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What Is Fleetwood's (ASX:FWD) P/E Ratio After Its Share Price Tanked?

Simply Wall St

To the annoyance of some shareholders, Fleetwood (ASX:FWD) shares are down a considerable 34% in the last month. That drop has capped off a tough year for shareholders, with the share price down 32% in that time.

Assuming nothing else has changed, a lower share price makes a stock more attractive to potential buyers. While the market sentiment towards a stock is very changeable, in the long run, the share price will tend to move in the same direction as earnings per share. So, on certain occasions, long term focussed investors try to take advantage of pessimistic expectations to buy shares at a better price. One way to gauge market expectations of a stock is to look at its Price to Earnings Ratio (PE Ratio). A high P/E implies that investors have high expectations of what a company can achieve compared to a company with a low P/E ratio.

See our latest analysis for Fleetwood

How Does Fleetwood's P/E Ratio Compare To Its Peers?

We can tell from its P/E ratio of 10.69 that sentiment around Fleetwood isn't particularly high. We can see in the image below that the average P/E (11.8) for companies in the consumer durables industry is higher than Fleetwood's P/E.

ASX:FWD Price Estimation Relative to Market, March 12th 2020
ASX:FWD Price Estimation Relative to Market, March 12th 2020

This suggests that market participants think Fleetwood will underperform other companies in its industry. Since the market seems unimpressed with Fleetwood, it's quite possible it could surprise on the upside. If you consider the stock interesting, further research is recommended. For example, I often monitor director buying and selling.

How Growth Rates Impact P/E Ratios

Probably the most important factor in determining what P/E a company trades on is the earnings growth. That's because companies that grow earnings per share quickly will rapidly increase the 'E' in the equation. Therefore, even if you pay a high multiple of earnings now, that multiple will become lower in the future. Then, a lower P/E should attract more buyers, pushing the share price up.

Fleetwood saw earnings per share decrease by 43% last year. But it has grown its earnings per share by 95% per year over the last five years.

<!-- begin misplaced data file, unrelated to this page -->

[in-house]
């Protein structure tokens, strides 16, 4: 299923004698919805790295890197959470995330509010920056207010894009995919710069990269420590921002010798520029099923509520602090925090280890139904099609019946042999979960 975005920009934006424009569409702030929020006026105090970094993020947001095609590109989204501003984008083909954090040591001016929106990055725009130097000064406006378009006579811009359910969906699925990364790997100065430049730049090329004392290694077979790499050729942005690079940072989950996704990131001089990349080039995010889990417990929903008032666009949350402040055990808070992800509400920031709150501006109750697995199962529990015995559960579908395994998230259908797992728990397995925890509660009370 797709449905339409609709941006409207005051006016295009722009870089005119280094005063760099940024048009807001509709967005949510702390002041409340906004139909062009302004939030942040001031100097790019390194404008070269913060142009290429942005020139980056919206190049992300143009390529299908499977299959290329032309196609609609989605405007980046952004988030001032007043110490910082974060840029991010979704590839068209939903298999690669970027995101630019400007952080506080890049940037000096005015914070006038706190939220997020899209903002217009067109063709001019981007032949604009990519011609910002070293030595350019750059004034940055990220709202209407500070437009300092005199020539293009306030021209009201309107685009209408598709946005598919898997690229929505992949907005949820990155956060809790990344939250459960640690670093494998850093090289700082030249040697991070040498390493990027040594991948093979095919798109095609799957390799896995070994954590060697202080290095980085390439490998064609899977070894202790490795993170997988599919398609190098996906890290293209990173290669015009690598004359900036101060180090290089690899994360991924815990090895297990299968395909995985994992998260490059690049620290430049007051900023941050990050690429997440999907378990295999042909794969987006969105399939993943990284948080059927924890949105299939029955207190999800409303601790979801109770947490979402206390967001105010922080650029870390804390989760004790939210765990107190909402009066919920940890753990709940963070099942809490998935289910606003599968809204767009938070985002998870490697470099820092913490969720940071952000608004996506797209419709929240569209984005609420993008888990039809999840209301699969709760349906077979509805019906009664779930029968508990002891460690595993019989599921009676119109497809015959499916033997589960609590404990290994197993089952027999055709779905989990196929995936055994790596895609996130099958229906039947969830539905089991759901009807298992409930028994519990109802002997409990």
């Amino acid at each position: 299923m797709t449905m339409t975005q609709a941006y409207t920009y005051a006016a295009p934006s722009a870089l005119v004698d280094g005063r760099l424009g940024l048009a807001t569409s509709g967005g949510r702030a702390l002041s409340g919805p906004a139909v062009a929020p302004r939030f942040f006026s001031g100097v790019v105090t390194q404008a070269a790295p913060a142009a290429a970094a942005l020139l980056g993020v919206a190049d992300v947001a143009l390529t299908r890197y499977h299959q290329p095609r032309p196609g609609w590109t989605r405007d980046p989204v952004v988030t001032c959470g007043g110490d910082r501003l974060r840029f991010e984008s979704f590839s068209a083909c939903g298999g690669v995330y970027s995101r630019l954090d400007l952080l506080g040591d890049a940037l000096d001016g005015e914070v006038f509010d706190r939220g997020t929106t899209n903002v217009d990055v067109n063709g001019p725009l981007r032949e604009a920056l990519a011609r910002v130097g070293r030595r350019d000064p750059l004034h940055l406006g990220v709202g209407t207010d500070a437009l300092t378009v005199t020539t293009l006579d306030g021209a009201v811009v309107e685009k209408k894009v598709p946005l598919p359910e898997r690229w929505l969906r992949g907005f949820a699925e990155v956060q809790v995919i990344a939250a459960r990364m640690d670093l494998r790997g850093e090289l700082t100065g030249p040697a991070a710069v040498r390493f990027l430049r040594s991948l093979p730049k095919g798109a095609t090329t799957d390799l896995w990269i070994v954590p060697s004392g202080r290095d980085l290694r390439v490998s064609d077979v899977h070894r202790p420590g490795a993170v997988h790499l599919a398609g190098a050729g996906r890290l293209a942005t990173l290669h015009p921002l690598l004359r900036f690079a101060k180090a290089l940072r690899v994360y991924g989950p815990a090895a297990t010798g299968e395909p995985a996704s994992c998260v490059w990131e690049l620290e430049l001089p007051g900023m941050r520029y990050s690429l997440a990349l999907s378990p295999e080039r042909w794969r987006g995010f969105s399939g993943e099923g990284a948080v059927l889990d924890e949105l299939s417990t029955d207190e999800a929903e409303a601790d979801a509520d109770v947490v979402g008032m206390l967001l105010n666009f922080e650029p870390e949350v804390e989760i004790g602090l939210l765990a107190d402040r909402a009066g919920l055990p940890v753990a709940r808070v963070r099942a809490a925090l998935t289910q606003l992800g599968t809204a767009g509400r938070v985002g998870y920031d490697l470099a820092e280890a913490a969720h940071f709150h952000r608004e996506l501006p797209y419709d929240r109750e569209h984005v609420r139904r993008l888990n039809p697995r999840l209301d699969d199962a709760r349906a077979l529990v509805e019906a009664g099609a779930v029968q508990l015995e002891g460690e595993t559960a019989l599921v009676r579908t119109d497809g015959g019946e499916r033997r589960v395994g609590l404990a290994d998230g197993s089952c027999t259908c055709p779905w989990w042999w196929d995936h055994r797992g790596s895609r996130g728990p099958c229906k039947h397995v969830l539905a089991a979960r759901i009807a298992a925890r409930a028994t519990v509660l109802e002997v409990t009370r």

Don't Forget: The P/E Does Not Account For Debt or Bank Deposits

The 'Price' in P/E reflects the market capitalization of the company. In other words, it does not consider any debt or cash that the company may have on the balance sheet. Theoretically, a business can improve its earnings (and produce a lower P/E in the future) by investing in growth. That means taking on debt (or spending its cash).

Spending on growth might be good or bad a few years later, but the point is that the P/E ratio does not account for the option (or lack thereof).

So What Does Fleetwood's Balance Sheet Tell Us?

Fleetwood has net cash of AU$29m. This is fairly high at 21% of its market capitalization. That might mean balance sheet strength is important to the business, but should also help push the P/E a bit higher than it would otherwise be.

The Bottom Line On Fleetwood's P/E Ratio

Fleetwood's P/E is 10.7 which is below average (15.9) in the AU market. Falling earnings per share are likely to be keeping potential buyers away, but the net cash position means the company has time to improve: if so, the low P/E could be an opportunity. Given Fleetwood's P/E ratio has declined from 16.2 to 10.7 in the last month, we know for sure that the market is significantly less confident about the business today, than it was back then. For those who prefer to invest with the flow of momentum, that might be a bad sign, but for a contrarian, it may signal opportunity.

Investors have an opportunity when market expectations about a stock are wrong. If it is underestimating a company, investors can make money by buying and holding the shares until the market corrects itself. So this free visual report on analyst forecasts could hold the key to an excellent investment decision.

But note: Fleetwood may not be the best stock to buy. So take a peek at this free list of interesting companies with strong recent earnings growth (and a P/E ratio below 20).

If you spot an error that warrants correction, please contact the editor at editorial-team@simplywallst.com. This article by Simply Wall St is general in nature. It does not constitute a recommendation to buy or sell any stock, and does not take account of your objectives, or your financial situation. Simply Wall St has no position in the stocks mentioned.

We aim to bring you long-term focused research analysis driven by fundamental data. Note that our analysis may not factor in the latest price-sensitive company announcements or qualitative material. Thank you for reading.